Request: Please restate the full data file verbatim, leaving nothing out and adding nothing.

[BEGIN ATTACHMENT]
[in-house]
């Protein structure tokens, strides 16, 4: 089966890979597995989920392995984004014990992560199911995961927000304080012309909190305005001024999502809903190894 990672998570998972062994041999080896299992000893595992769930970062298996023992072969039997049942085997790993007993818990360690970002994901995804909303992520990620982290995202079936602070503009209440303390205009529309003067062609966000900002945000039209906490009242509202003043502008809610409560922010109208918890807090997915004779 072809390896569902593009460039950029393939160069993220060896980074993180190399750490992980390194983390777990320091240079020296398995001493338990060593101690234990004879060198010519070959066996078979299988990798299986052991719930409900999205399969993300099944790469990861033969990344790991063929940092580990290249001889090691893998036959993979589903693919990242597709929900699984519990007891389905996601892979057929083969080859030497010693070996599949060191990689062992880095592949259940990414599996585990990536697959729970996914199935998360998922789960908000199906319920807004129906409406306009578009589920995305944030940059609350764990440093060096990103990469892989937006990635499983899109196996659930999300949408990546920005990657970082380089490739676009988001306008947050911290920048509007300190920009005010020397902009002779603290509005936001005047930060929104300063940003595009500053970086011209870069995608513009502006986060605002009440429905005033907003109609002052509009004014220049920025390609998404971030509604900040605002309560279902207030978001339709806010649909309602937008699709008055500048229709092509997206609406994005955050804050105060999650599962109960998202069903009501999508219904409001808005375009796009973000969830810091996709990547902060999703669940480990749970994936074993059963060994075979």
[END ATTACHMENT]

[in-house]
């Protein structure tokens, strides 16, 4: 089966890979597995989920392995984004014990992560199911995961927000304080012309909190305005001024999502809903190894 990672998570998972062994041999080896299992000893595992769930970062298996023992072969039997049942085997790993007993818990360690970002994901995804909303992520990620982290995202079936602070503009209440303390205009529309003067062609966000900002945000039209906490009242509202003043502008809610409560922010109208918890807090997915004779 072809390896569902593009460039950029393939160069993220060896980074993180190399750490992980390194983390777990320091240079020296398995001493338990060593101690234990004879060198010519070959066996078979299988990798299986052991719930409900999205399969993300099944790469990861033969990344790991063929940092580990290249001889090691893998036959993979589903693919990242597709929900699984519990007891389905996601892979057929083969080859030497010693070996599949060191990689062992880095592949259940990414599996585990990536697959729970996914199935998360998922789960908000199906319920807004129906409406306009578009589920995305944030940059609350764990440093060096990103990469892989937006990635499983899109196996659930999300949408990546920005990657970082380089490739676009988001306008947050911290920048509007300190920009005010020397902009002779603290509005936001005047930060929104300063940003595009500053970086011209870069995608513009502006986060605002009440429905005033907003109609002052509009004014220049920025390609998404971030509604900040605002309560279902207030978001339709806010649909309602937008699709008055500048229709092509997206609406994005955050804050105060999650599962109960998202069903009501999508219904409001808005375009796009973000969830810091996709990547902060999703669940480990749970994936074993059963060994075979």